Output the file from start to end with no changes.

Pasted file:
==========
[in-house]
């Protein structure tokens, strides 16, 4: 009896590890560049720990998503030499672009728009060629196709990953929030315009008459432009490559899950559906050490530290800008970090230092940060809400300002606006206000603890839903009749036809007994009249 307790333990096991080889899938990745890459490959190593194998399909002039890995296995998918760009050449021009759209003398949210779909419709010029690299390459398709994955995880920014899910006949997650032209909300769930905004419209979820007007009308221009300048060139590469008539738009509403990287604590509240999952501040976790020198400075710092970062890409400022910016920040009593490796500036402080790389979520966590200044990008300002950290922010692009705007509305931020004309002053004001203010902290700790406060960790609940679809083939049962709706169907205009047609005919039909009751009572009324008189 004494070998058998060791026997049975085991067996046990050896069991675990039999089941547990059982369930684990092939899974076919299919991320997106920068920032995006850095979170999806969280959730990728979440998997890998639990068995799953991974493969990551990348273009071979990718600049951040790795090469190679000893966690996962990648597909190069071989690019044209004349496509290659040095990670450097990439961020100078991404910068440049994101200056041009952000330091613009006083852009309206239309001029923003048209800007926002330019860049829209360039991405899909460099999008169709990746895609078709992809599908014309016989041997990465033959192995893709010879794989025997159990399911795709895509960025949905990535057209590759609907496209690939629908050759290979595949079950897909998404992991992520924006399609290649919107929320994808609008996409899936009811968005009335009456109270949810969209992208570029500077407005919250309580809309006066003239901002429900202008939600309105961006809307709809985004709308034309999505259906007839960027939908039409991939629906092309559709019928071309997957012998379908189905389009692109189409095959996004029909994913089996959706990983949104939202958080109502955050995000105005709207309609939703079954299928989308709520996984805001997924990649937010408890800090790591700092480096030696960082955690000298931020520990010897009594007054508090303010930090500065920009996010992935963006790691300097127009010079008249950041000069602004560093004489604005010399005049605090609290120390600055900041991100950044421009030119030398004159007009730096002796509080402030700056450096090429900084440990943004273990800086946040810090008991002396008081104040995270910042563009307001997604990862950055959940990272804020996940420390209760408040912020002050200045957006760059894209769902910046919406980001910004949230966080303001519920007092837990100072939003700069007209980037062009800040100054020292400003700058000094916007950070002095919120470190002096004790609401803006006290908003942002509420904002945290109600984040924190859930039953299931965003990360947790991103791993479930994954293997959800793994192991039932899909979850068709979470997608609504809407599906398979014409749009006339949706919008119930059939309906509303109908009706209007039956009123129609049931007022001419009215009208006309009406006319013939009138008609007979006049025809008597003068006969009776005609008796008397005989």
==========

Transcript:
[in-house]
């Protein structure tokens, strides 16, 4: 009896590890560049720990998503030499672009728009060629196709990953929030315009008459432009490559899950559906050490530290800008970090230092940060809400300002606006206000603890839903009749036809007994009249 307790333990096991080889899938990745890459490959190593194998399909002039890995296995998918760009050449021009759209003398949210779909419709010029690299390459398709994955995880920014899910006949997650032209909300769930905004419209979820007007009308221009300048060139590469008539738009509403990287604590509240999952501040976790020198400075710092970062890409400022910016920040009593490796500036402080790389979520966590200044990008300002950290922010692009705007509305931020004309002053004001203010902290700790406060960790609940679809083939049962709706169907205009047609005919039909009751009572009324008189 004494070998058998060791026997049975085991067996046990050896069991675990039999089941547990059982369930684990092939899974076919299919991320997106920068920032995006850095979170999806969280959730990728979440998997890998639990068995799953991974493969990551990348273009071979990718600049951040790795090469190679000893966690996962990648597909190069071989690019044209004349496509290659040095990670450097990439961020100078991404910068440049994101200056041009952000330091613009006083852009309206239309001029923003048209800007926002330019860049829209360039991405899909460099999008169709990746895609078709992809599908014309016989041997990465033959192995893709010879794989025997159990399911795709895509960025949905990535057209590759609907496209690939629908050759290979595949079950897909998404992991992520924006399609290649919107929320994808609008996409899936009811968005009335009456109270949810969209992208570029500077407005919250309580809309006066003239901002429900202008939600309105961006809307709809985004709308034309999505259906007839960027939908039409991939629906092309559709019928071309997957012998379908189905389009692109189409095959996004029909994913089996959706990983949104939202958080109502955050995000105005709207309609939703079954299928989308709520996984805001997924990649937010408890800090790591700092480096030696960082955690000298931020520990010897009594007054508090303010930090500065920009996010992935963006790691300097127009010079008249950041000069602004560093004489604005010399005049605090609290120390600055900041991100950044421009030119030398004159007009730096002796509080402030700056450096090429900084440990943004273990800086946040810090008991002396008081104040995270910042563009307001997604990862950055959940990272804020996940420390209760408040912020002050200045957006760059894209769902910046919406980001910004949230966080303001519920007092837990100072939003700069007209980037062009800040100054020292400003700058000094916007950070002095919120470190002096004790609401803006006290908003942002509420904002945290109600984040924190859930039953299931965003990360947790991103791993479930994954293997959800793994192991039932899909979850068709979470997608609504809407599906398979014409749009006339949706919008119930059939309906509303109908009706209007039956009123129609049931007022001419009215009208006309009406006319013939009138008609007979006049025809008597003068006969009776005609008796008397005989």